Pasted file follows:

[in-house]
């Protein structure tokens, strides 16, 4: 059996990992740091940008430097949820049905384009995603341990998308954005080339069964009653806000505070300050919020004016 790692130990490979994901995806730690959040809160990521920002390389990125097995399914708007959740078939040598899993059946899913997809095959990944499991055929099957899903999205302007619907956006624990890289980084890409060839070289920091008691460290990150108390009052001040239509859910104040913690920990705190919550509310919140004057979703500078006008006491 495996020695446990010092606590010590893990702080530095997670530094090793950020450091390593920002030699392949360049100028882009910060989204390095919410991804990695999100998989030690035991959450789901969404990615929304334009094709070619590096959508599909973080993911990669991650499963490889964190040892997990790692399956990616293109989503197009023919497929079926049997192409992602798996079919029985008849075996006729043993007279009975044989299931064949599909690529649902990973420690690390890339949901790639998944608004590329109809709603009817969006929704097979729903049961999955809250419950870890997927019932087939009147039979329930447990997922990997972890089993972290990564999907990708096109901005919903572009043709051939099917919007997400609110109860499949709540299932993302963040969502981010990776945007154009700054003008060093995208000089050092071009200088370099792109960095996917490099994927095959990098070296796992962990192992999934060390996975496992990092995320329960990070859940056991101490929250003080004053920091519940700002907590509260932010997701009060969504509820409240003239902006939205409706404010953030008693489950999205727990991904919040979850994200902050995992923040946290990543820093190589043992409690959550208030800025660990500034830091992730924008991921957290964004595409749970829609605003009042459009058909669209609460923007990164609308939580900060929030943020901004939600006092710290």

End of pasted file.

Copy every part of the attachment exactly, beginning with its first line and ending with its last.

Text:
[in-house]
């Protein structure tokens, strides 16, 4: 059996990992740091940008430097949820049905384009995603341990998308954005080339069964009653806000505070300050919020004016 790692130990490979994901995806730690959040809160990521920002390389990125097995399914708007959740078939040598899993059946899913997809095959990944499991055929099957899903999205302007619907956006624990890289980084890409060839070289920091008691460290990150108390009052001040239509859910104040913690920990705190919550509310919140004057979703500078006008006491 495996020695446990010092606590010590893990702080530095997670530094090793950020450091390593920002030699392949360049100028882009910060989204390095919410991804990695999100998989030690035991959450789901969404990615929304334009094709070619590096959508599909973080993911990669991650499963490889964190040892997990790692399956990616293109989503197009023919497929079926049997192409992602798996079919029985008849075996006729043993007279009975044989299931064949599909690529649902990973420690690390890339949901790639998944608004590329109809709603009817969006929704097979729903049961999955809250419950870890997927019932087939009147039979329930447990997922990997972890089993972290990564999907990708096109901005919903572009043709051939099917919007997400609110109860499949709540299932993302963040969502981010990776945007154009700054003008060093995208000089050092071009200088370099792109960095996917490099994927095959990098070296796992962990192992999934060390996975496992990092995320329960990070859940056991101490929250003080004053920091519940700002907590509260932010997701009060969504509820409240003239902006939205409706404010953030008693489950999205727990991904919040979850994200902050995992923040946290990543820093190589043992409690959550208030800025660990500034830091992730924008991921957290964004595409749970829609605003009042459009058909669209609460923007990164609308939580900060929030943020901004939600006092710290």